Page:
The US Navy and NASA have joined the search for a diesel-electric submarine Armada (navy) of Argentina – ARA San Juan (S-42)—and her crew of forty-four sailors lost in the South Seas of Argentina. Last contact with the TR-1700-class subclass, built in 1983 by German shipbuilder Thyssen Nordseewerke, was on November 15.
NASA sent a modified P-3 Orion aircraft—previously used by the Navy for underwater hunting—to assist in the search. The P-3 is equipped with a magnetic anomaly detector (or magnetometer), a gravimeter for detecting small changes in Earth’s gravity, infrared cameras, and other sensors for measuring ice thickness. With that range, the P-3 may be able to detect a submarine that is underwater.
The P-3 is flying out of the Argentine city of Ushuaia as part of NASA’s IceBridge annual Antarctic survey. This is the first year that NASA has flown the P-3 as part of the IceBridge, and the P-3 is operating in Ushuaia because of its shorter range than the project’s other aircraft, a modified DC-8.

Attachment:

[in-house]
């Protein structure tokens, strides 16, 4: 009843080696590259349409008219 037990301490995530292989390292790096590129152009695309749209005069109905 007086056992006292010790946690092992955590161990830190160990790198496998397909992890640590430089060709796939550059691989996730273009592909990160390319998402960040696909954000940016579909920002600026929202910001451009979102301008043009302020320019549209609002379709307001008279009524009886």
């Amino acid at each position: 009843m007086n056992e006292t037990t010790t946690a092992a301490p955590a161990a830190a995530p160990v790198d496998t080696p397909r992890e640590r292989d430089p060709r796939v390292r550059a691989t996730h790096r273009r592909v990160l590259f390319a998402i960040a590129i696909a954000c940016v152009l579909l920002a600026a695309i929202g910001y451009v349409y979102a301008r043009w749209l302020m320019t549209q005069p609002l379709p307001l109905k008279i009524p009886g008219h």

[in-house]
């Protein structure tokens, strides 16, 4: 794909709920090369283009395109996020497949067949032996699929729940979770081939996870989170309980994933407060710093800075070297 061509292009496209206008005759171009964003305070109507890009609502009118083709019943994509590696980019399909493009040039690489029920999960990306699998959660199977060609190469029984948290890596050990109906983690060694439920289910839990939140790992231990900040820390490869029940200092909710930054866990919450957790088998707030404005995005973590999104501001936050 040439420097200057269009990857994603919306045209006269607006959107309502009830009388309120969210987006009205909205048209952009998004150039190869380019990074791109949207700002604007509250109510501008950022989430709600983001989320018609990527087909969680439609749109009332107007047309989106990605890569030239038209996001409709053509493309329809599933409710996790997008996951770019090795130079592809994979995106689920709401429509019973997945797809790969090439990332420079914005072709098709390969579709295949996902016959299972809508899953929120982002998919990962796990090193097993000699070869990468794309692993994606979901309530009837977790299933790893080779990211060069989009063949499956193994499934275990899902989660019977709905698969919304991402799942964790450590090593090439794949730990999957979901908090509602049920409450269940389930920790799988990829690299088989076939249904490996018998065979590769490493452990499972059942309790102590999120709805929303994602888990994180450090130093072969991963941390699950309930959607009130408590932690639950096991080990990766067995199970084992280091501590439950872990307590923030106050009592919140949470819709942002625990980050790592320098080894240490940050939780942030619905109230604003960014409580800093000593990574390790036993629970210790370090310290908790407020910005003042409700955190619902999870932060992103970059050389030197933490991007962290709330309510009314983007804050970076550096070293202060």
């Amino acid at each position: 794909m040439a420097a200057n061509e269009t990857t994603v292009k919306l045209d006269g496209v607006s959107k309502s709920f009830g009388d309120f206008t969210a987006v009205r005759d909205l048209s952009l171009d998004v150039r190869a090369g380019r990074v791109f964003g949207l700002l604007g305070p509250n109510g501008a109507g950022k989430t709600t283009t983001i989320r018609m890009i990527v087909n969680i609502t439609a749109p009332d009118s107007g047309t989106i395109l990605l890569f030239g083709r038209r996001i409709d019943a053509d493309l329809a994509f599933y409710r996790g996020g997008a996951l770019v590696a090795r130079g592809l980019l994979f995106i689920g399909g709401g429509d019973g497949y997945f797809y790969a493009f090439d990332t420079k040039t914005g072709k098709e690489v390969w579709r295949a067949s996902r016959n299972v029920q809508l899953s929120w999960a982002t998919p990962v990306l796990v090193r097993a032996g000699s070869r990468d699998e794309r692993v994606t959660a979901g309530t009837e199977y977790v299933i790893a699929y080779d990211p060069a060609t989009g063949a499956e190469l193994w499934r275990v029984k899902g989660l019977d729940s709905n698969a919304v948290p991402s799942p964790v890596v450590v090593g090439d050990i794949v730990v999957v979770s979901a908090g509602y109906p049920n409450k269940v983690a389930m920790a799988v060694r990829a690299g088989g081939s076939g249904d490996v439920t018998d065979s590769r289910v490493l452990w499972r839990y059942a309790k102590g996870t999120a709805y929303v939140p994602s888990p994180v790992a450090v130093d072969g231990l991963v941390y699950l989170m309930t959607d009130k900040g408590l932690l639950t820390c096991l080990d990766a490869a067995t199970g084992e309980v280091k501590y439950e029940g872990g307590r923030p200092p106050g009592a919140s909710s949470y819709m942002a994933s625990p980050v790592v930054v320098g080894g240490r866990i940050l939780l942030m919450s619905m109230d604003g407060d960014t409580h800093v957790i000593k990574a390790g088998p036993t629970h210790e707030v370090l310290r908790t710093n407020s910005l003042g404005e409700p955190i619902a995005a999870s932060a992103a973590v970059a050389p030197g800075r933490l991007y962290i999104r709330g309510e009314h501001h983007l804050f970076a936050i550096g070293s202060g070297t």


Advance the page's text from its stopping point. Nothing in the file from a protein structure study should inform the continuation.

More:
A NASA P-3 joins three Argentine Armada ships in the ARA destroyer search Sarandí (D-13) and two corvettes, ARA Rosales (P-42) and BODY Drummond (P-31). Reuters reports that Argentine Navy spokesman Enrique Balbi told reporters today, “We are investigating the reasons for the lack of communication (with the submarine). If there is a communication problem, the ship will have to come up. ” The cruise ship is traveling from Ushuaia to Mar del Plata, and is expected to stay on course regardless of communications. The lack of any sighting or contact led to a request for help from NASA.
Sam LaGrone of US Naval Institute News report that Argentina has not requested further assistance from the US yet, but the US Navy is preparing underwater rescue gear just in case.